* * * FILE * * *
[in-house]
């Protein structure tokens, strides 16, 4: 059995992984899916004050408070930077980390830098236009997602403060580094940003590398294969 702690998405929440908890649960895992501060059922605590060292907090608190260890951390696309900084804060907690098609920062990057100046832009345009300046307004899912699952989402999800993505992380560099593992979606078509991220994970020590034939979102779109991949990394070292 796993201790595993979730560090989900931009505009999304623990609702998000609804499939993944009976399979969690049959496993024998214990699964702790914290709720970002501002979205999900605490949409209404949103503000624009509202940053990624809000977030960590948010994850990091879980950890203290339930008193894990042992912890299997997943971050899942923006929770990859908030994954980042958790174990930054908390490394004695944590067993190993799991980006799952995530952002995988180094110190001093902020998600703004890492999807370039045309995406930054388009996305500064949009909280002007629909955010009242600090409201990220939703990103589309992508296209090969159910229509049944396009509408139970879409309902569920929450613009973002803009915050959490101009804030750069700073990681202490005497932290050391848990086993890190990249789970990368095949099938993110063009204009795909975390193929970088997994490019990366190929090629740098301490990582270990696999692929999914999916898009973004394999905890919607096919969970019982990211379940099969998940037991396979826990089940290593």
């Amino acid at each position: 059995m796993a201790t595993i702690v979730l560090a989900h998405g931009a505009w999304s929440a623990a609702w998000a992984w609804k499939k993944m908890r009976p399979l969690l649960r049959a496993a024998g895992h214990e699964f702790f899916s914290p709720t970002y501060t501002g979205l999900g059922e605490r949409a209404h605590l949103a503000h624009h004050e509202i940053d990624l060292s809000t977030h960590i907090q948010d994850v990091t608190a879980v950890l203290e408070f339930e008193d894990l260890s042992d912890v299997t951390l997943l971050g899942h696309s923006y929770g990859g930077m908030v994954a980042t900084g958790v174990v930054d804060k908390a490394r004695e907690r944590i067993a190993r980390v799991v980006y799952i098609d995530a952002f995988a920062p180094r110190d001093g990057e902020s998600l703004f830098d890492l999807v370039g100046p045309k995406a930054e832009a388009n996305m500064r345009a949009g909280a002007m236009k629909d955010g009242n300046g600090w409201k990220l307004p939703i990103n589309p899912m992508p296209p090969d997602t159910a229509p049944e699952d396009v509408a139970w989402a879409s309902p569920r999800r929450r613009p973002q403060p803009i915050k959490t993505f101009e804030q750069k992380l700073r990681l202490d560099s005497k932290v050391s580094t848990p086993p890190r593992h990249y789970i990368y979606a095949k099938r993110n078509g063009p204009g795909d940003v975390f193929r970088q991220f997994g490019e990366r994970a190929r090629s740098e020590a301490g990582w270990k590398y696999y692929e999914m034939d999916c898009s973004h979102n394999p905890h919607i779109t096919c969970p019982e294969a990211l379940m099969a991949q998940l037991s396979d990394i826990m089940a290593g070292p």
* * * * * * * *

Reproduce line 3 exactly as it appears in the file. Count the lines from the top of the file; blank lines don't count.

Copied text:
């Amino acid at each position: 059995m796993a201790t595993i702690v979730l560090a989900h998405g931009a505009w999304s929440a623990a609702w998000a992984w609804k499939k993944m908890r009976p399979l969690l649960r049959a496993a024998g895992h214990e699964f702790f899916s914290p709720t970002y501060t501002g979205l999900g059922e605490r949409a209404h605590l949103a503000h624009h004050e509202i940053d990624l060292s809000t977030h960590i907090q948010d994850v990091t608190a879980v950890l203290e408070f339930e008193d894990l260890s042992d912890v299997t951390l997943l971050g899942h696309s923006y929770g990859g930077m908030v994954a980042t900084g958790v174990v930054d804060k908390a490394r004695e907690r944590i067993a190993r980390v799991v980006y799952i098609d995530a952002f995988a920062p180094r110190d001093g990057e902020s998600l703004f830098d890492l999807v370039g100046p045309k995406a930054e832009a388009n996305m500064r345009a949009g909280a002007m236009k629909d955010g009242n300046g600090w409201k990220l307004p939703i990103n589309p899912m992508p296209p090969d997602t159910a229509p049944e699952d396009v509408a139970w989402a879409s309902p569920r999800r929450r613009p973002q403060p803009i915050k959490t993505f101009e804030q750069k992380l700073r990681l202490d560099s005497k932290v050391s580094t848990p086993p890190r593992h990249y789970i990368y979606a095949k099938r993110n078509g063009p204009g795909d940003v975390f193929r970088q991220f997994g490019e990366r994970a190929r090629s740098e020590a301490g990582w270990k590398y696999y692929e999914m034939d999916c898009s973004h979102n394999p905890h919607i779109t096919c969970p019982e294969a990211l379940m099969a991949q998940l037991s396979d990394i826990m089940a290593g070292p």